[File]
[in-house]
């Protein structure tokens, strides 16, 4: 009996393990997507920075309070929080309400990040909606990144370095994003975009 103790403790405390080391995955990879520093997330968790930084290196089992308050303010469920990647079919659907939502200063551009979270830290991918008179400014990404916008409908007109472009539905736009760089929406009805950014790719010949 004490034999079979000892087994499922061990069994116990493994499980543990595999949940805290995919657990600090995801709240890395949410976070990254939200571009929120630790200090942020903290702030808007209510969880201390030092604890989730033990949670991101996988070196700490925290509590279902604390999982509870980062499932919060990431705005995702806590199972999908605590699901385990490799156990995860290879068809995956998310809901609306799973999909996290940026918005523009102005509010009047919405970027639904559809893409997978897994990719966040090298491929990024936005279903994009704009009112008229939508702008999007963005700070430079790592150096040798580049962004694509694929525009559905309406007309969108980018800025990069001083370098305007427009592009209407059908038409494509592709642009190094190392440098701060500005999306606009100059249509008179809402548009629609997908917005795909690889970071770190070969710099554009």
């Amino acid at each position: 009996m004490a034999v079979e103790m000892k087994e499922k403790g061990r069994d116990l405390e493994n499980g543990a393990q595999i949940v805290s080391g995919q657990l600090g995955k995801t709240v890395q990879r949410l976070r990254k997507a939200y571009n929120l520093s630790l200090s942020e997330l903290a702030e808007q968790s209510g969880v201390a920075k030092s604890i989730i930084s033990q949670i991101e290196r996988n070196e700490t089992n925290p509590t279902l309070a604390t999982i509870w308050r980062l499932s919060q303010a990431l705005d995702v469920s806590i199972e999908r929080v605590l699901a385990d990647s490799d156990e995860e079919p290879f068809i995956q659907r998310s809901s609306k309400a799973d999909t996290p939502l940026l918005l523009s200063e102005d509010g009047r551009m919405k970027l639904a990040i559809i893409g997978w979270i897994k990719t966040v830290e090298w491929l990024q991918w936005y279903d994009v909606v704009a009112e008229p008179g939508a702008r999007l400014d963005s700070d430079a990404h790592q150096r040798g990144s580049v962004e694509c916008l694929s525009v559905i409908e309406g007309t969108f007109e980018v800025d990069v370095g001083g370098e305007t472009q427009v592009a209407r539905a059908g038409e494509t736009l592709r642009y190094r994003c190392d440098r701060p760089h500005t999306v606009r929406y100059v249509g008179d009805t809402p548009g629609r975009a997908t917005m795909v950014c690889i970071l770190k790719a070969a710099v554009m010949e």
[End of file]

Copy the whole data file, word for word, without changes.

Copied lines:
[in-house]
């Protein structure tokens, strides 16, 4: 009996393990997507920075309070929080309400990040909606990144370095994003975009 103790403790405390080391995955990879520093997330968790930084290196089992308050303010469920990647079919659907939502200063551009979270830290991918008179400014990404916008409908007109472009539905736009760089929406009805950014790719010949 004490034999079979000892087994499922061990069994116990493994499980543990595999949940805290995919657990600090995801709240890395949410976070990254939200571009929120630790200090942020903290702030808007209510969880201390030092604890989730033990949670991101996988070196700490925290509590279902604390999982509870980062499932919060990431705005995702806590199972999908605590699901385990490799156990995860290879068809995956998310809901609306799973999909996290940026918005523009102005509010009047919405970027639904559809893409997978897994990719966040090298491929990024936005279903994009704009009112008229939508702008999007963005700070430079790592150096040798580049962004694509694929525009559905309406007309969108980018800025990069001083370098305007427009592009209407059908038409494509592709642009190094190392440098701060500005999306606009100059249509008179809402548009629609997908917005795909690889970071770190070969710099554009």
């Amino acid at each position: 009996m004490a034999v079979e103790m000892k087994e499922k403790g061990r069994d116990l405390e493994n499980g543990a393990q595999i949940v805290s080391g995919q657990l600090g995955k995801t709240v890395q990879r949410l976070r990254k997507a939200y571009n929120l520093s630790l200090s942020e997330l903290a702030e808007q968790s209510g969880v201390a920075k030092s604890i989730i930084s033990q949670i991101e290196r996988n070196e700490t089992n925290p509590t279902l309070a604390t999982i509870w308050r980062l499932s919060q303010a990431l705005d995702v469920s806590i199972e999908r929080v605590l699901a385990d990647s490799d156990e995860e079919p290879f068809i995956q659907r998310s809901s609306k309400a799973d999909t996290p939502l940026l918005l523009s200063e102005d509010g009047r551009m919405k970027l639904a990040i559809i893409g997978w979270i897994k990719t966040v830290e090298w491929l990024q991918w936005y279903d994009v909606v704009a009112e008229p008179g939508a702008r999007l400014d963005s700070d430079a990404h790592q150096r040798g990144s580049v962004e694509c916008l694929s525009v559905i409908e309406g007309t969108f007109e980018v800025d990069v370095g001083g370098e305007t472009q427009v592009a209407r539905a059908g038409e494509t736009l592709r642009y190094r994003c190392d440098r701060p760089h500005t999306v606009r929406y100059v249509g008179d009805t809402p548009g629609r975009a997908t917005m795909v950014c690889i970071l770190k790719a070969a710099v554009m010949e």